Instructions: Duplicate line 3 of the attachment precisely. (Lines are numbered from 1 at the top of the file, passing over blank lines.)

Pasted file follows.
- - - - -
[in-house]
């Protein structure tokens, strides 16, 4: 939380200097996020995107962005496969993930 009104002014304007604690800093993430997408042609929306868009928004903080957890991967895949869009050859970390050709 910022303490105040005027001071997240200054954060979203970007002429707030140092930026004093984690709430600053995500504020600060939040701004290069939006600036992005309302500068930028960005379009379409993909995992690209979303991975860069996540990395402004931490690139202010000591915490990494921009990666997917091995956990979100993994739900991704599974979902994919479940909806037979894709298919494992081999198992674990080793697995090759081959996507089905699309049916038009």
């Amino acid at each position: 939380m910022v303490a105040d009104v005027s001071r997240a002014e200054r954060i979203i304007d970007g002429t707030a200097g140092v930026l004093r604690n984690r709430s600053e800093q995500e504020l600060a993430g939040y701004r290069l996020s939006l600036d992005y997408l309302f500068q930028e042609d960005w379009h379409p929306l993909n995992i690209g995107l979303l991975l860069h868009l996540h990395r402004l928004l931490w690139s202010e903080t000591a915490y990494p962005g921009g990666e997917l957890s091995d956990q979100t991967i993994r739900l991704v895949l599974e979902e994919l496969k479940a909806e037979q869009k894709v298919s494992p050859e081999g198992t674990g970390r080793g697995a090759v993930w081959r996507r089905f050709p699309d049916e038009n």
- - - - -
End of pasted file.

């Amino acid at each position: 939380m910022v303490a105040d009104v005027s001071r997240a002014e200054r954060i979203i304007d970007g002429t707030a200097g140092v930026l004093r604690n984690r709430s600053e800093q995500e504020l600060a993430g939040y701004r290069l996020s939006l600036d992005y997408l309302f500068q930028e042609d960005w379009h379409p929306l993909n995992i690209g995107l979303l991975l860069h868009l996540h990395r402004l928004l931490w690139s202010e903080t000591a915490y990494p962005g921009g990666e997917l957890s091995d956990q979100t991967i993994r739900l991704v895949l599974e979902e994919l496969k479940a909806e037979q869009k894709v298919s494992p050859e081999g198992t674990g970390r080793g697995a090759v993930w081959r996507r089905f050709p699309d049916e038009n």